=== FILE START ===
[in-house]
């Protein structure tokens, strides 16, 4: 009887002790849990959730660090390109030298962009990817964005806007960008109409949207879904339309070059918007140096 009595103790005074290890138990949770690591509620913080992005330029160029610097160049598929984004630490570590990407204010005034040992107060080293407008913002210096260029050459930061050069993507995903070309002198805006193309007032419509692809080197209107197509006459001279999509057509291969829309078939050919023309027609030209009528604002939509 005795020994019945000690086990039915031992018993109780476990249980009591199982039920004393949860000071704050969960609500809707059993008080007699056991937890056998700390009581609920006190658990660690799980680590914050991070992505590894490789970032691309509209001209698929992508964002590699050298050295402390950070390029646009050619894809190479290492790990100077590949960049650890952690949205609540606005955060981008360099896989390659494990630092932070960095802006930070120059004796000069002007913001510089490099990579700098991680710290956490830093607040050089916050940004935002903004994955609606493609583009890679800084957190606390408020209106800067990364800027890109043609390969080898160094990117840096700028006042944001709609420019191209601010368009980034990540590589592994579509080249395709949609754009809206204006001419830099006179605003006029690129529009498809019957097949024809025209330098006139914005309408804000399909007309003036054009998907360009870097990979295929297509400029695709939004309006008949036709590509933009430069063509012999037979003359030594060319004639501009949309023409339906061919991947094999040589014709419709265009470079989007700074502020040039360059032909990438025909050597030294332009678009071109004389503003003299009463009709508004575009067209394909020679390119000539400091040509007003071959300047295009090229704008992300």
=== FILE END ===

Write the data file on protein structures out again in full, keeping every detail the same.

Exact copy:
[in-house]
């Protein structure tokens, strides 16, 4: 009887002790849990959730660090390109030298962009990817964005806007960008109409949207879904339309070059918007140096 009595103790005074290890138990949770690591509620913080992005330029160029610097160049598929984004630490570590990407204010005034040992107060080293407008913002210096260029050459930061050069993507995903070309002198805006193309007032419509692809080197209107197509006459001279999509057509291969829309078939050919023309027609030209009528604002939509 005795020994019945000690086990039915031992018993109780476990249980009591199982039920004393949860000071704050969960609500809707059993008080007699056991937890056998700390009581609920006190658990660690799980680590914050991070992505590894490789970032691309509209001209698929992508964002590699050298050295402390950070390029646009050619894809190479290492790990100077590949960049650890952690949205609540606005955060981008360099896989390659494990630092932070960095802006930070120059004796000069002007913001510089490099990579700098991680710290956490830093607040050089916050940004935002903004994955609606493609583009890679800084957190606390408020209106800067990364800027890109043609390969080898160094990117840096700028006042944001709609420019191209601010368009980034990540590589592994579509080249395709949609754009809206204006001419830099006179605003006029690129529009498809019957097949024809025209330098006139914005309408804000399909007309003036054009998907360009870097990979295929297509400029695709939004309006008949036709590509933009430069063509012999037979003359030594060319004639501009949309023409339906061919991947094999040589014709419709265009470079989007700074502020040039360059032909990438025909050597030294332009678009071109004389503003003299009463009709508004575009067209394909020679390119000539400091040509007003071959300047295009090229704008992300």